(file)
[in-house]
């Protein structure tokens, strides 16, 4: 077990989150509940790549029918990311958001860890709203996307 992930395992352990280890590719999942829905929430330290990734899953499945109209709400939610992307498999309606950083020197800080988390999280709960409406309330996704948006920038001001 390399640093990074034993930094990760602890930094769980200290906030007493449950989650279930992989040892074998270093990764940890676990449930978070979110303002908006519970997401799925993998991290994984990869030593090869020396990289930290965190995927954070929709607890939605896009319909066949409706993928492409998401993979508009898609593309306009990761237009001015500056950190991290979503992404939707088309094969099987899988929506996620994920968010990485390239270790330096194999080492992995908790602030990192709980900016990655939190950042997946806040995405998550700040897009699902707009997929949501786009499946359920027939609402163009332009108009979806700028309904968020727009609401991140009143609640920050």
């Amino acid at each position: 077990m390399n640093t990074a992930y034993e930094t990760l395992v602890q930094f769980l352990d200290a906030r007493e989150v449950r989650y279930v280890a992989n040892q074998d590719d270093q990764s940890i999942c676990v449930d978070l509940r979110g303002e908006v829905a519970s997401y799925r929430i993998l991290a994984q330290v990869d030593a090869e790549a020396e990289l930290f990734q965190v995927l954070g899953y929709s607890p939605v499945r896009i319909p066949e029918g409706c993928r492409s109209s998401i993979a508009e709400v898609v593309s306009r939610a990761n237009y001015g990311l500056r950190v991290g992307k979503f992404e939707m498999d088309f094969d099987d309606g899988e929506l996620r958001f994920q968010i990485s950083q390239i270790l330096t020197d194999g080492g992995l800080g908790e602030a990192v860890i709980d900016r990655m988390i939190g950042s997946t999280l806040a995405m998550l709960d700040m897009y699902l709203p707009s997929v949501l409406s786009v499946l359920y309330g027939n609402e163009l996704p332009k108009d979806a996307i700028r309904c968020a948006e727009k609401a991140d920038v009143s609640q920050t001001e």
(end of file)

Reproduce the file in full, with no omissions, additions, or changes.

[in-house]
């Protein structure tokens, strides 16, 4: 077990989150509940790549029918990311958001860890709203996307 992930395992352990280890590719999942829905929430330290990734899953499945109209709400939610992307498999309606950083020197800080988390999280709960409406309330996704948006920038001001 390399640093990074034993930094990760602890930094769980200290906030007493449950989650279930992989040892074998270093990764940890676990449930978070979110303002908006519970997401799925993998991290994984990869030593090869020396990289930290965190995927954070929709607890939605896009319909066949409706993928492409998401993979508009898609593309306009990761237009001015500056950190991290979503992404939707088309094969099987899988929506996620994920968010990485390239270790330096194999080492992995908790602030990192709980900016990655939190950042997946806040995405998550700040897009699902707009997929949501786009499946359920027939609402163009332009108009979806700028309904968020727009609401991140009143609640920050």
């Amino acid at each position: 077990m390399n640093t990074a992930y034993e930094t990760l395992v602890q930094f769980l352990d200290a906030r007493e989150v449950r989650y279930v280890a992989n040892q074998d590719d270093q990764s940890i999942c676990v449930d978070l509940r979110g303002e908006v829905a519970s997401y799925r929430i993998l991290a994984q330290v990869d030593a090869e790549a020396e990289l930290f990734q965190v995927l954070g899953y929709s607890p939605v499945r896009i319909p066949e029918g409706c993928r492409s109209s998401i993979a508009e709400v898609v593309s306009r939610a990761n237009y001015g990311l500056r950190v991290g992307k979503f992404e939707m498999d088309f094969d099987d309606g899988e929506l996620r958001f994920q968010i990485s950083q390239i270790l330096t020197d194999g080492g992995l800080g908790e602030a990192v860890i709980d900016r990655m988390i939190g950042s997946t999280l806040a995405m998550l709960d700040m897009y699902l709203p707009s997929v949501l409406s786009v499946l359920y309330g027939n609402e163009l996704p332009k108009d979806a996307i700028r309904c968020a948006e727009k609401a991140d920038v009143s609640q920050t001001e």